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Let the sleeping giant speak in 2011

The leaders of the Trades Union Congress are not noted for dramatic statements or exaggerated, let alone rapid, reactions to political change. The TUC’s current general secretary, Brendan Barber, has spent his time in office promoting harmony between social classes and compromise not confrontation.

Therefore alarm bells should ring when Barber warns that 2011 is going to be a “horrible” year, with cuts in benefits and public services, and an increase in unemployment. And that it “could well be the year when the country starts to say no to government”.

Barber is sitting on a ticking time-bomb consisting of more than six million trade unionists, mostly in the public sector, who are about to bear the brunt of the Coalition government’s massive assault on spending. These workers are waiting for some leadership to resist the cuts – and none is, as yet, forthcoming. When their anger explodes, it will threaten men like Barber as well as the government.

The level of suffering will be enormous. A report by the Chartered Institute for Personnel and Development, predicts that unemployment will reach 2.7 million in the year to come, the highest level in 17 years. The draconian cuts in public spending will push unemployment up rapidly, as the private sector fails to absorb the 330,000 public sector jobs due to disappear by 2015.

Job losses will coincide with rapidly rising prices of everything from basic foodstuffs to fuel and utility bills. Rail commuters in the south-east of England face fare rises of between 7.8% and 15% from Sunday for a second-rate service.

There is no question that last month’s unprecedented and militant action by school and university students and their families against soaring tuition fees foreshadows what is to come. Those cuts affected a relatively small section of the population – the middle classes and aspiring working class people. The next wave will touch almost everyone.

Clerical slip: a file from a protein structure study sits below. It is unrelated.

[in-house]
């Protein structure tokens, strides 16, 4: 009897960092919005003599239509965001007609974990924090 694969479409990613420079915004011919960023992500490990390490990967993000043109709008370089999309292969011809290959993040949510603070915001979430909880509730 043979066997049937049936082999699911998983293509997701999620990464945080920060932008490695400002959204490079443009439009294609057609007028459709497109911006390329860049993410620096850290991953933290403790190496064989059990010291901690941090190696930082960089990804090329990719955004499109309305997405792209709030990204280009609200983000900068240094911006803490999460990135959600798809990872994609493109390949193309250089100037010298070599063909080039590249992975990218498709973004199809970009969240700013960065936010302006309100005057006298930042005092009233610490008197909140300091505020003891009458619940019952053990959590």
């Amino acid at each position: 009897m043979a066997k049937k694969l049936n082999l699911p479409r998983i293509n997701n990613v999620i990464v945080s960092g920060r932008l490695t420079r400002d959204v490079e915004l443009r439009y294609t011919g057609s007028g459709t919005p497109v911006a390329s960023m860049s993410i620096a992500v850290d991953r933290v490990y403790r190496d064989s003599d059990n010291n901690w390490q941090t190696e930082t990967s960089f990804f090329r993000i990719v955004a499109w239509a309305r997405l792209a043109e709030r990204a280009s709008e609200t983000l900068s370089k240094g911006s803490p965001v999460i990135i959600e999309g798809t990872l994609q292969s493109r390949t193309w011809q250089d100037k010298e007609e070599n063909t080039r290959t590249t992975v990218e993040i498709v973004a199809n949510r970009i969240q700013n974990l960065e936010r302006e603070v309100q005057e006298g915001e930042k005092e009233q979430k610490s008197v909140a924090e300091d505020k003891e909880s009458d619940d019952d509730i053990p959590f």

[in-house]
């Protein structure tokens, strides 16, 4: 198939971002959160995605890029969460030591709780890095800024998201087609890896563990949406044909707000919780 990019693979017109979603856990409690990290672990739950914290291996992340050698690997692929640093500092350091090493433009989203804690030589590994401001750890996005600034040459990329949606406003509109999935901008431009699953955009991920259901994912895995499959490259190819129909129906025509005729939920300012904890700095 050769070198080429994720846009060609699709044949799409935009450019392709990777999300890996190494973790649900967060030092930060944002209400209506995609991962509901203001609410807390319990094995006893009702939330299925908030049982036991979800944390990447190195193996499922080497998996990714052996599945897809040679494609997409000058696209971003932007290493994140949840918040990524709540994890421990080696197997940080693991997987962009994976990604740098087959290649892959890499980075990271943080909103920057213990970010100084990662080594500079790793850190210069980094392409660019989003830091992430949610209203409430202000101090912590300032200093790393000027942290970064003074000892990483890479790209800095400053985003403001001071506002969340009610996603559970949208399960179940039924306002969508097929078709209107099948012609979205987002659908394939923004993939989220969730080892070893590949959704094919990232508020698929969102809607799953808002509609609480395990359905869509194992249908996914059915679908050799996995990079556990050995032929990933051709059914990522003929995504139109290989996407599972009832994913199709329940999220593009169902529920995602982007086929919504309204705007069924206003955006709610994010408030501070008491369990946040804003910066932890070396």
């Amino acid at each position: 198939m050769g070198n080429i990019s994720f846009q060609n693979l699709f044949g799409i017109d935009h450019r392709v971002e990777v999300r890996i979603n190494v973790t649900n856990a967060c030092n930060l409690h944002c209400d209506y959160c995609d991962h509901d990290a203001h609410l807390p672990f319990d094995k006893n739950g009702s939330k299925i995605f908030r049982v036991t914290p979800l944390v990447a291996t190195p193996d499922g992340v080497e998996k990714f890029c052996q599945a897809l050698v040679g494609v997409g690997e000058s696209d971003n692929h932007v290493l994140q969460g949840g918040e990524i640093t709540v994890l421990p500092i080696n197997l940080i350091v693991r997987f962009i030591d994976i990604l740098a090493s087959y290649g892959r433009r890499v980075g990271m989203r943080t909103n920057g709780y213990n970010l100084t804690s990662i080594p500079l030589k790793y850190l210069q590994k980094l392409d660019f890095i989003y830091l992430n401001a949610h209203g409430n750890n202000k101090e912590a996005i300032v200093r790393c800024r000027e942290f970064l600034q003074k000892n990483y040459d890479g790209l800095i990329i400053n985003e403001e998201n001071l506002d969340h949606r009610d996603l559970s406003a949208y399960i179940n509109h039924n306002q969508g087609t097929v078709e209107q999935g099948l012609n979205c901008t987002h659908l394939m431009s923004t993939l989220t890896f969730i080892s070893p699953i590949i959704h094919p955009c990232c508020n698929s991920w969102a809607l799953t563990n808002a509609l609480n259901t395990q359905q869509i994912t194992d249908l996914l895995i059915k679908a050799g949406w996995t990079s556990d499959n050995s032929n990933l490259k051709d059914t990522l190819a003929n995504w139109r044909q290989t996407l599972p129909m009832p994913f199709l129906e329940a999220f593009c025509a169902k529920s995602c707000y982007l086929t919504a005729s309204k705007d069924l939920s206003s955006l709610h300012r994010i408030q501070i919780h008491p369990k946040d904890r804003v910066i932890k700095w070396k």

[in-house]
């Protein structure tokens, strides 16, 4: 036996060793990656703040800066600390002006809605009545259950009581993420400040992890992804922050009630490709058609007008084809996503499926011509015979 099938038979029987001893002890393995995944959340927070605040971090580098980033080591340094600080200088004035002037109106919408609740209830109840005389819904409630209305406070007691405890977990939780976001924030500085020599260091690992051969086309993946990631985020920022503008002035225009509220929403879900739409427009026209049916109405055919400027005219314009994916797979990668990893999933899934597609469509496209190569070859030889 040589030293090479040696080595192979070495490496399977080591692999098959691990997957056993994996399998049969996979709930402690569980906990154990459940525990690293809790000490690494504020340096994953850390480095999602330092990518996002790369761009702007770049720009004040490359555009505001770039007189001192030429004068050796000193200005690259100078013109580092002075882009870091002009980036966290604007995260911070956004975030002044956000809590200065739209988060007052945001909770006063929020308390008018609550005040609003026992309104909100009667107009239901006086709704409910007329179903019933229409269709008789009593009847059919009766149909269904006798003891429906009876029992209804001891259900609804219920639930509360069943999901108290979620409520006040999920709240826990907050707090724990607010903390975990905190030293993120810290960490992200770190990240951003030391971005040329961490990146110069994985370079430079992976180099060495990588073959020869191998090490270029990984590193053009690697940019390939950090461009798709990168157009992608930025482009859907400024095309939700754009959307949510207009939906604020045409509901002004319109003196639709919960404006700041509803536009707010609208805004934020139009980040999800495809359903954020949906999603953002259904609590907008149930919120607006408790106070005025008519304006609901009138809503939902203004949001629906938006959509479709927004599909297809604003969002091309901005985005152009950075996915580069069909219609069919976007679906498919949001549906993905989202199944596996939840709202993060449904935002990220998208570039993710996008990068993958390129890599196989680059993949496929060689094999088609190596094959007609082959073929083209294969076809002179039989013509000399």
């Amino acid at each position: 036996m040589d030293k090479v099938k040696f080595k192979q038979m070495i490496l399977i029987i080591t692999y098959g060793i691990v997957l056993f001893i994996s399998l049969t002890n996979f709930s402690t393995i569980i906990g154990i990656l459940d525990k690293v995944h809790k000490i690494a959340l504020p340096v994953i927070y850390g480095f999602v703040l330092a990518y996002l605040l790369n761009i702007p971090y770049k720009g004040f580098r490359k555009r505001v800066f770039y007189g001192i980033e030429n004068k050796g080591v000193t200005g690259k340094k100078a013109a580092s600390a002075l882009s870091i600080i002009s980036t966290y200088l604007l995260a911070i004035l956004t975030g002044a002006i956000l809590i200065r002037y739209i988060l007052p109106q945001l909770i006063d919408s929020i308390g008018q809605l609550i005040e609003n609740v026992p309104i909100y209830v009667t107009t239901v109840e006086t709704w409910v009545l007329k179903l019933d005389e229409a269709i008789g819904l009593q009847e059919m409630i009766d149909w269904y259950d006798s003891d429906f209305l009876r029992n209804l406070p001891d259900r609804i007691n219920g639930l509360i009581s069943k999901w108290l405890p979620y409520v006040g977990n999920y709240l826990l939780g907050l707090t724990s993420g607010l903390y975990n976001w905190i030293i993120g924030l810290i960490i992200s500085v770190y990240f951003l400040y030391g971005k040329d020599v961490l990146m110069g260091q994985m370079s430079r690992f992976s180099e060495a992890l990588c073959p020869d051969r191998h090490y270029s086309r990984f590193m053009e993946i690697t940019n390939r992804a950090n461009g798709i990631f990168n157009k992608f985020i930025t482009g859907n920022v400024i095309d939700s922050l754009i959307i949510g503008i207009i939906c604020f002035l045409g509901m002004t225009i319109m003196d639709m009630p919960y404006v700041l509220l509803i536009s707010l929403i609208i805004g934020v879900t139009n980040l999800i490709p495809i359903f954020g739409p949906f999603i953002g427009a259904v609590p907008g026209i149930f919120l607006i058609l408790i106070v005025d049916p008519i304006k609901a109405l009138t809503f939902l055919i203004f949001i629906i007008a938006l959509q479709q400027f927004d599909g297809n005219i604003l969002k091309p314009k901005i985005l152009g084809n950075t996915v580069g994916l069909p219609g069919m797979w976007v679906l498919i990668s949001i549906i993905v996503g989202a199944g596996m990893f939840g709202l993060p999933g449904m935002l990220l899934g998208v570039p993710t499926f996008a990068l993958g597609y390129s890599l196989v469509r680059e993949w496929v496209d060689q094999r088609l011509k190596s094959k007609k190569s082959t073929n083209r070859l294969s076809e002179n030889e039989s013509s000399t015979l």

The most courageous amongst the union leaders, rail and tube workers’ leader Bob Crow has called for strikes:

We can expect to see workers in both public and private sectors out on the picket lines fighting for jobs and against savage attacks on pensions and standards of living. There is no reason for working people to pay the price for a crisis we didn’t create and which is wholly down to the banks, speculators and politicians.

Too right.

Beyond ResistanceBarber and Labour leader Ed Miliband are fond of dismissing the government's deficit reduction plans as purely “ideological” or “politically motivated” and in so doing deliberately exempt the system known as capitalism. The Coalition’s cuts are, as we establish in our booklet Beyond Resistance, a desperate gamble to keep capitalism in Britain going under conditions of financial and economic crisis which threatens the break-up of the European Union itself.

No country, not even the much vaunted BRICs (Brazil, Russia, India and China) is exempt from the crisis. After the 2008 crash, China’s economic growth was artificially stimulated by what one globalisation analyst describes as a “violent domestic stimulus” of 4 trillion yuan ($580 billion) ... about 13 per cent of gross domestic product in 2008 and constituted ‘probably the largest such programme in history, even including wars’.” (Charles Dumas, author of Globalization Fractures).